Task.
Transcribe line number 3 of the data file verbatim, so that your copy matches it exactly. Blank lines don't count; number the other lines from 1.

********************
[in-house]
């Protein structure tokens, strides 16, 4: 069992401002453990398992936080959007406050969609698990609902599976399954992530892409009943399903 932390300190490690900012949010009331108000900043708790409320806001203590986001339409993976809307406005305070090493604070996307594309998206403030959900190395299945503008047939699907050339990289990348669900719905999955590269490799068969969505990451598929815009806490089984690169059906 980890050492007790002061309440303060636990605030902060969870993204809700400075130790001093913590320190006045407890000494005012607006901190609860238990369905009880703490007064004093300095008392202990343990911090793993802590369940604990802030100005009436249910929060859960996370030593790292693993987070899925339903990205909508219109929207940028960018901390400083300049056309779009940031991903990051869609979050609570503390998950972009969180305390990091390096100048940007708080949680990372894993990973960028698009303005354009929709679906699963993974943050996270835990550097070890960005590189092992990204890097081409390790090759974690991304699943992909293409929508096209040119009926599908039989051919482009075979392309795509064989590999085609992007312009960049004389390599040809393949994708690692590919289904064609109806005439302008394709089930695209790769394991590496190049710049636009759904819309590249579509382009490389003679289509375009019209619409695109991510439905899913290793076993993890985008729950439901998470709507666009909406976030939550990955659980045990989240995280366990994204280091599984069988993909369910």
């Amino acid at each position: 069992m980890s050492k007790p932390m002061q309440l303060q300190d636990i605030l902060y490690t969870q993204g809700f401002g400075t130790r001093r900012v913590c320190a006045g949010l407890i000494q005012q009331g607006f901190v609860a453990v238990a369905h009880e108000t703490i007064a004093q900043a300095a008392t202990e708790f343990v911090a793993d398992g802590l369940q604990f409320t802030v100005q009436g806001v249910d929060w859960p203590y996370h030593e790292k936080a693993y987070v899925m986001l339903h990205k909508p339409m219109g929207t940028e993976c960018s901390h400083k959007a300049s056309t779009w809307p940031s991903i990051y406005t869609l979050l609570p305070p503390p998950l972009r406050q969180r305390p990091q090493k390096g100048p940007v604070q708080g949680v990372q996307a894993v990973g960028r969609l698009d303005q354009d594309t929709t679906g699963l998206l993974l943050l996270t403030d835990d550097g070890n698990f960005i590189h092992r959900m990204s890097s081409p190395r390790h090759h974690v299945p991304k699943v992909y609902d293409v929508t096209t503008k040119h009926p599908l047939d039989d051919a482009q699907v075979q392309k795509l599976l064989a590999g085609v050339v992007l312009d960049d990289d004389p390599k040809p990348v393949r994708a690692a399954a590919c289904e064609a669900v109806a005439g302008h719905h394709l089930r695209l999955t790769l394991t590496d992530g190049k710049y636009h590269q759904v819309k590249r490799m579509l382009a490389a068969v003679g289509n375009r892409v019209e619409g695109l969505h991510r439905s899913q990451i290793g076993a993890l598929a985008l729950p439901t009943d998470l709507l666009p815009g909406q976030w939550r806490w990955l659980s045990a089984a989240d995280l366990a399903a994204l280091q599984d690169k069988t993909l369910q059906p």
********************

């Amino acid at each position: 069992m980890s050492k007790p932390m002061q309440l303060q300190d636990i605030l902060y490690t969870q993204g809700f401002g400075t130790r001093r900012v913590c320190a006045g949010l407890i000494q005012q009331g607006f901190v609860a453990v238990a369905h009880e108000t703490i007064a004093q900043a300095a008392t202990e708790f343990v911090a793993d398992g802590l369940q604990f409320t802030v100005q009436g806001v249910d929060w859960p203590y996370h030593e790292k936080a693993y987070v899925m986001l339903h990205k909508p339409m219109g929207t940028e993976c960018s901390h400083k959007a300049s056309t779009w809307p940031s991903i990051y406005t869609l979050l609570p305070p503390p998950l972009r406050q969180r305390p990091q090493k390096g100048p940007v604070q708080g949680v990372q996307a894993v990973g960028r969609l698009d303005q354009d594309t929709t679906g699963l998206l993974l943050l996270t403030d835990d550097g070890n698990f960005i590189h092992r959900m990204s890097s081409p190395r390790h090759h974690v299945p991304k699943v992909y609902d293409v929508t096209t503008k040119h009926p599908l047939d039989d051919a482009q699907v075979q392309k795509l599976l064989a590999g085609v050339v992007l312009d960049d990289d004389p390599k040809p990348v393949r994708a690692a399954a590919c289904e064609a669900v109806a005439g302008h719905h394709l089930r695209l999955t790769l394991t590496d992530g190049k710049y636009h590269q759904v819309k590249r490799m579509l382009a490389a068969v003679g289509n375009r892409v019209e619409g695109l969505h991510r439905s899913q990451i290793g076993a993890l598929a985008l729950p439901t009943d998470l709507l666009p815009g909406q976030w939550r806490w990955l659980s045990a089984a989240d995280l366990a399903a994204l280091q599984d690169k069988t993909l369910q059906p």